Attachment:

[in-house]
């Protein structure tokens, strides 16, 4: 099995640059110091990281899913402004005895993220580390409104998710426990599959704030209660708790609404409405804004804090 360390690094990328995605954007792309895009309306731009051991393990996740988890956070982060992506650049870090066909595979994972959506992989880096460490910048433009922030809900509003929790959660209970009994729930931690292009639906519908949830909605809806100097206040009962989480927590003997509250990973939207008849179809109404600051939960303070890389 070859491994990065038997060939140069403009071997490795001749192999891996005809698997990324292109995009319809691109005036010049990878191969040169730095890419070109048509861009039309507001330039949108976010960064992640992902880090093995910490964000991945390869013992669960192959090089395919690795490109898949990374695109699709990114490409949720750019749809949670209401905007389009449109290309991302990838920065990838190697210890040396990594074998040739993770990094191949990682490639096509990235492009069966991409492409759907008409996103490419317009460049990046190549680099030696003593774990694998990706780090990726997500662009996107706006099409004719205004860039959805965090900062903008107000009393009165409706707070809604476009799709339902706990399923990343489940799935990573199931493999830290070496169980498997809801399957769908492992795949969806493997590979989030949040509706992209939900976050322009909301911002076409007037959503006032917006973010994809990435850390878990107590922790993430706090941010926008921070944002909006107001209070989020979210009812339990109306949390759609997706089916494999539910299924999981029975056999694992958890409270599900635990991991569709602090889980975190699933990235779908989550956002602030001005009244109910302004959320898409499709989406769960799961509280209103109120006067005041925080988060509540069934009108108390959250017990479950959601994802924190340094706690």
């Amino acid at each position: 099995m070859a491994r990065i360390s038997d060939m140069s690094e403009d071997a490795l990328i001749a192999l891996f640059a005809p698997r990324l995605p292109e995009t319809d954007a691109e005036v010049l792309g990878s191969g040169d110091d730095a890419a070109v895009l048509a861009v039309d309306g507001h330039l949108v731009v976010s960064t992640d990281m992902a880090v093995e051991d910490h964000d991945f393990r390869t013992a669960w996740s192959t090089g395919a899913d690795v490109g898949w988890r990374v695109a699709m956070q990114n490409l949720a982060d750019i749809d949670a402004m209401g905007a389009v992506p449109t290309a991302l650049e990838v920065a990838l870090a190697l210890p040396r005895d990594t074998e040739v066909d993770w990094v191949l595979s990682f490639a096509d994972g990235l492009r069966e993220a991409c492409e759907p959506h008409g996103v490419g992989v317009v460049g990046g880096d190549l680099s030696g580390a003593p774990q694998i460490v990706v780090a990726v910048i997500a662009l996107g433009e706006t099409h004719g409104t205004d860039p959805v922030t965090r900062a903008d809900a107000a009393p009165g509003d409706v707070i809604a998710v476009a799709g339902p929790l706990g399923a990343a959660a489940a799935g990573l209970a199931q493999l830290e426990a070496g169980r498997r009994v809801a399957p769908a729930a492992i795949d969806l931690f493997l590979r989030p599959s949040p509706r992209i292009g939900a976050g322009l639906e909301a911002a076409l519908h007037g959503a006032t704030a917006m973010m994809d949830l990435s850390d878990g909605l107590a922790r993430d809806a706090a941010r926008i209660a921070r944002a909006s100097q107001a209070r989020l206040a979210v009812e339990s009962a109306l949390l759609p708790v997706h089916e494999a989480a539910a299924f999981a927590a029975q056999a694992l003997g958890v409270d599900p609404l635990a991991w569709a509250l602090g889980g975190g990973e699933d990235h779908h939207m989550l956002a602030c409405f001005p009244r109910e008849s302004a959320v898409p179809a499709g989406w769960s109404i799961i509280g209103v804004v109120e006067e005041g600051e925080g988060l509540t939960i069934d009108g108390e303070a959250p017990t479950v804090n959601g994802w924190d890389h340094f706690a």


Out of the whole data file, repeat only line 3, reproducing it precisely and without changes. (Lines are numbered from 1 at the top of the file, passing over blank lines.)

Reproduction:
């Amino acid at each position: 099995m070859a491994r990065i360390s038997d060939m140069s690094e403009d071997a490795l990328i001749a192999l891996f640059a005809p698997r990324l995605p292109e995009t319809d954007a691109e005036v010049l792309g990878s191969g040169d110091d730095a890419a070109v895009l048509a861009v039309d309306g507001h330039l949108v731009v976010s960064t992640d990281m992902a880090v093995e051991d910490h964000d991945f393990r390869t013992a669960w996740s192959t090089g395919a899913d690795v490109g898949w988890r990374v695109a699709m956070q990114n490409l949720a982060d750019i749809d949670a402004m209401g905007a389009v992506p449109t290309a991302l650049e990838v920065a990838l870090a190697l210890p040396r005895d990594t074998e040739v066909d993770w990094v191949l595979s990682f490639a096509d994972g990235l492009r069966e993220a991409c492409e759907p959506h008409g996103v490419g992989v317009v460049g990046g880096d190549l680099s030696g580390a003593p774990q694998i460490v990706v780090a990726v910048i997500a662009l996107g433009e706006t099409h004719g409104t205004d860039p959805v922030t965090r900062a903008d809900a107000a009393p009165g509003d409706v707070i809604a998710v476009a799709g339902p929790l706990g399923a990343a959660a489940a799935g990573l209970a199931q493999l830290e426990a070496g169980r498997r009994v809801a399957p769908a729930a492992i795949d969806l931690f493997l590979r989030p599959s949040p509706r992209i292009g939900a976050g322009l639906e909301a911002a076409l519908h007037g959503a006032t704030a917006m973010m994809d949830l990435s850390d878990g909605l107590a922790r993430d809806a706090a941010r926008i209660a921070r944002a909006s100097q107001a209070r989020l206040a979210v009812e339990s009962a109306l949390l759609p708790v997706h089916e494999a989480a539910a299924f999981a927590a029975q056999a694992l003997g958890v409270d599900p609404l635990a991991w569709a509250l602090g889980g975190g990973e699933d990235h779908h939207m989550l956002a602030c409405f001005p009244r109910e008849s302004a959320v898409p179809a499709g989406w769960s109404i799961i509280g209103v804004v109120e006067e005041g600051e925080g988060l509540t939960i069934d009108g108390e303070a959250p017990t479950v804090n959601g994802w924190d890389h340094f706690a």